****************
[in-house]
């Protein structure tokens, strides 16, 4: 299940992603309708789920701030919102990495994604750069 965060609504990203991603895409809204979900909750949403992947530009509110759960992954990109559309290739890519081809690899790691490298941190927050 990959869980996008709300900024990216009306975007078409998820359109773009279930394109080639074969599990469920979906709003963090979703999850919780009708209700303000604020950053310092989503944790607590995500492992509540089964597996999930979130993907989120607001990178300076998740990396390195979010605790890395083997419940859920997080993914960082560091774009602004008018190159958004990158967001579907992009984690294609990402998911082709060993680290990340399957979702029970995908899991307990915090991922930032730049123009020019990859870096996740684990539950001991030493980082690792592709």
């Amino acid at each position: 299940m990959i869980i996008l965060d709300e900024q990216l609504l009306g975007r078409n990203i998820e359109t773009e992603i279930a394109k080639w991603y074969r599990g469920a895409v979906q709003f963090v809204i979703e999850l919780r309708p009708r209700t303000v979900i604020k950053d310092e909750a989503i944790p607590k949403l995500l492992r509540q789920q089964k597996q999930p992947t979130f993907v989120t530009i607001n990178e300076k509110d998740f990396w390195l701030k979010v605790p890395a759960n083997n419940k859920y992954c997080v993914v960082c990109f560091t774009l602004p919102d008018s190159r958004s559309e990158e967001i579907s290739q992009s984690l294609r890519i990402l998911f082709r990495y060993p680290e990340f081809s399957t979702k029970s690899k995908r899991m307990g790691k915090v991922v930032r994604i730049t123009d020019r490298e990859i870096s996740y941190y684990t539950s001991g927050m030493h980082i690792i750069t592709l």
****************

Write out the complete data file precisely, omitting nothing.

[in-house]
């Protein structure tokens, strides 16, 4: 299940992603309708789920701030919102990495994604750069 965060609504990203991603895409809204979900909750949403992947530009509110759960992954990109559309290739890519081809690899790691490298941190927050 990959869980996008709300900024990216009306975007078409998820359109773009279930394109080639074969599990469920979906709003963090979703999850919780009708209700303000604020950053310092989503944790607590995500492992509540089964597996999930979130993907989120607001990178300076998740990396390195979010605790890395083997419940859920997080993914960082560091774009602004008018190159958004990158967001579907992009984690294609990402998911082709060993680290990340399957979702029970995908899991307990915090991922930032730049123009020019990859870096996740684990539950001991030493980082690792592709």
């Amino acid at each position: 299940m990959i869980i996008l965060d709300e900024q990216l609504l009306g975007r078409n990203i998820e359109t773009e992603i279930a394109k080639w991603y074969r599990g469920a895409v979906q709003f963090v809204i979703e999850l919780r309708p009708r209700t303000v979900i604020k950053d310092e909750a989503i944790p607590k949403l995500l492992r509540q789920q089964k597996q999930p992947t979130f993907v989120t530009i607001n990178e300076k509110d998740f990396w390195l701030k979010v605790p890395a759960n083997n419940k859920y992954c997080v993914v960082c990109f560091t774009l602004p919102d008018s190159r958004s559309e990158e967001i579907s290739q992009s984690l294609r890519i990402l998911f082709r990495y060993p680290e990340f081809s399957t979702k029970s690899k995908r899991m307990g790691k915090v991922v930032r994604i730049t123009d020019r490298e990859i870096s996740y941190y684990t539950s001991g927050m030493h980082i690792i750069t592709l």